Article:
What Can I Legally Be Asked at An Interview?
Written By - Channon Sharples - July 02,2014
No matter how much you prepare, some interview questions can be difficult to answer.
However, whilst we’ve already covered some common interview questions and some of the less conventional, what happens when you’re asked something that doesn’t seem to relate to the job at hand? And what if the question has legal implications you’re unaware of?
To help you know exactly what can and can’t be asked, here’s a list of questions which may not legally be acceptable, and how to answer them should they arise:
Are you from the UK/ Is English your first language?
By law, employers must check that applicants are eligible to work within the UK. However, any other questions relating to race, religion or native language are expressly prohibited, as they could raise questions of discrimination.
There may be a requirement for staff to speak fluently in order to operate effectively, but there is absolutely no obligation in most cases for this to be your mother tongue.
How you could answer: ‘I am fully eligible to work in the UK, and speak English fluently’
What they can ask: ‘What languages do you fluently write or speak?’
Are you married?
Any questions about marital status, children and future family plans cannot legally be asked at an interview.
Not only are these questions of a personal and potentially discriminatory nature, this particular line of questioning could also be used to determine a person’s sexual orientation - something which has no bearing on a candidate’s ability to do the job.
How you could answer: ‘I like to keep my personal and professional life separate’.
What they can ask: ‘Do you have any current commitments which may affect your ability to do this job, or which may impact your attendance?’
How old are you?
Although this seems like quite an innocent question on the surface, there are very few reasons an employer may legally ask for your age.
Of course, you will need to be over 18 years of age to sell certain products (alcohol, for example). However, beyond stating that you are over this age, an employer is not allowed to ask for specific details.
Any other questions relating to age, however, may inform an interviewer’s decision and could, therefore, be classed as discrimination. Some hiring managers may attempt to ask this question subtly, such as asking for a date of birth for their records, when you graduated and potential retirement plans, but these are similarly prohibited.
How you could answer: ‘Old enough…’
What they can ask: ‘Are you over 18?’
How many sickness days did you take in your last period of employment?
It is unlawful for an interviewer to ask about health or disability issues before a position has been offered. Questions about previous sickness absence fall into this category.
The only circumstances in which this type of question can be asked is to establish whether an applicant needs an assessment to determine their suitability for the job, or to determine whether adjustments need to be made in order to adequately accommodate a candidate’s needs.
Once a position has been offered, the employer can make enquiries into health, but only if these relate to your ability to carry out the role effectively. For more information, you can refer to the Equality Act (2010).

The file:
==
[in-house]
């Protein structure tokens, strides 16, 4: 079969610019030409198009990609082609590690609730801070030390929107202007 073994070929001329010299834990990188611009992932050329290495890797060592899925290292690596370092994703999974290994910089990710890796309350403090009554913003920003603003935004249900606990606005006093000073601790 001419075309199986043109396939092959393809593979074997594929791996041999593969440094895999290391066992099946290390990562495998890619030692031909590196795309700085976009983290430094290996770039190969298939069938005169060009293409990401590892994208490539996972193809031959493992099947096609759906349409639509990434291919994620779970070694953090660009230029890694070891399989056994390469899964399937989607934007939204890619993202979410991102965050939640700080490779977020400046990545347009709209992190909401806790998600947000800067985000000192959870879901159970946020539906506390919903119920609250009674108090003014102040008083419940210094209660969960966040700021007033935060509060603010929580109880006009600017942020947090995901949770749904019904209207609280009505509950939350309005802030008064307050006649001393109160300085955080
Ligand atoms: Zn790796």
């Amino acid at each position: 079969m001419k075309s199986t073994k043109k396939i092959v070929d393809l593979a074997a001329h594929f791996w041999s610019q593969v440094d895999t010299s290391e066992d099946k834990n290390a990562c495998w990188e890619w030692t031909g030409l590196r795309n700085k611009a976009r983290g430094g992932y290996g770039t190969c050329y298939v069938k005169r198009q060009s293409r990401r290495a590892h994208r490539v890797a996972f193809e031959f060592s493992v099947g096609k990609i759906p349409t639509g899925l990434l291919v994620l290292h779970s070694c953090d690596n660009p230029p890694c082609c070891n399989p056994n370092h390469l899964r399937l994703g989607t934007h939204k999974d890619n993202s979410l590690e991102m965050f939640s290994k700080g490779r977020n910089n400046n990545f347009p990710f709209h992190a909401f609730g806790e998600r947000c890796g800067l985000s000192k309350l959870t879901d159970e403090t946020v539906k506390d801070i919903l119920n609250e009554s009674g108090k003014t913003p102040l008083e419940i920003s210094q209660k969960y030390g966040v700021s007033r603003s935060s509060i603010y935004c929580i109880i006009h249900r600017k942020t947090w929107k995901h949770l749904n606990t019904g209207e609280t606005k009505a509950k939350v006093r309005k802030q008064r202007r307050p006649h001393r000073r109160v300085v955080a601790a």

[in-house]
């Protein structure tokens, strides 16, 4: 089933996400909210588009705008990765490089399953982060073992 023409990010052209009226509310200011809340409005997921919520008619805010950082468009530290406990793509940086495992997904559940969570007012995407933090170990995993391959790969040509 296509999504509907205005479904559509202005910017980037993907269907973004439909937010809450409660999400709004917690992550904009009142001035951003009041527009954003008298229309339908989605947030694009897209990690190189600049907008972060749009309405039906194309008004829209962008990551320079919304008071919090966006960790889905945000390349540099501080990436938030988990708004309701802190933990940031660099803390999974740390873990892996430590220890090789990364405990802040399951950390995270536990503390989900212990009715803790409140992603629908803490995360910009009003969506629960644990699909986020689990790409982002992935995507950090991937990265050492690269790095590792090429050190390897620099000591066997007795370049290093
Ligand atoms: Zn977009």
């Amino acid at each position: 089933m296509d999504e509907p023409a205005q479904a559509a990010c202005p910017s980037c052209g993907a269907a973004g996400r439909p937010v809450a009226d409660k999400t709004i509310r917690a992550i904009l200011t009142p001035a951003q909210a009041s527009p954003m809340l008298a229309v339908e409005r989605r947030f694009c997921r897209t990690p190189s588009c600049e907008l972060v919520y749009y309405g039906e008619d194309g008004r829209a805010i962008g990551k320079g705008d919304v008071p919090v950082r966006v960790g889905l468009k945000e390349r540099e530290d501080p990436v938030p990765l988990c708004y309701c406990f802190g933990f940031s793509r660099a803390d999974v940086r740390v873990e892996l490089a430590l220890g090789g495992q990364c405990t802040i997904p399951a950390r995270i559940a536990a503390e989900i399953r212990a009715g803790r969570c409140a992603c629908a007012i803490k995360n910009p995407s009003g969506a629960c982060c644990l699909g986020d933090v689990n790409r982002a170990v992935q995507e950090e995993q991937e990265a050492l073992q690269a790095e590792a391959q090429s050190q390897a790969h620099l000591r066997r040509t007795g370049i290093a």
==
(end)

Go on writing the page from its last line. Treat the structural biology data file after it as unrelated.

How you could answer: ‘Sickness was not a problem in my previous role’
What they can ask: ‘Do you have any specific requirements in order to perform this job effectively?’
Do you have any previous criminal convictions?
There is no obligation for a candidate to disclose criminal convictions if the sentence has already been spent. In fact, it is illegal for an employer to refuse employment to an individual because of a previous crime, unless, of course, it relates to the role in question (for example teacher, childminder, a senior banking or financial role).
Also, it is worth bearing in mind that criminal records checks are carried out by the Disclosure and Barring Service (DBS) for certain roles (e.g. working with children, healthcare etc.), but this should be undertaken by employers before the interview stage. These were formerly known as CRB checks.
How you could answer: ‘Can I ask how this relates to the role?’
What they can ask: ‘Do you know of any reasons why you may not legally be able to take this position?
Other questions you can’t be asked: ‘What religion are you?’, ‘what are your sexual preferences?’, ‘are you a trade union member?’, ‘Shall we discuss this further over drinks?’
This is by no means a definitive list. There are a number of other questions which may arise, and the same themes could be asked in a variety of ways.
If in doubt, remember: you should only be interviewed on your ability to do the job. Any question relating to your personal life, age or ethnicity do not tick this box.
However, for certain jobs, some of these factors may directly impact your performance. If they are specific to the role in question, it may not be against the law to ask them. To learn more, information is available about occupational requirements.
Finally, for the ‘how to answer’ section, go with the flow of the interview. If you’ve built a good rapport and feel confident, feel free to answer with some degree of humour.
However, if you are asked something you’re simply not comfortable answering, don’t be afraid to speak out. Most interviewers will be extremely understanding in this situation. And, if they’re not? It’s probably not an employer you should be working for.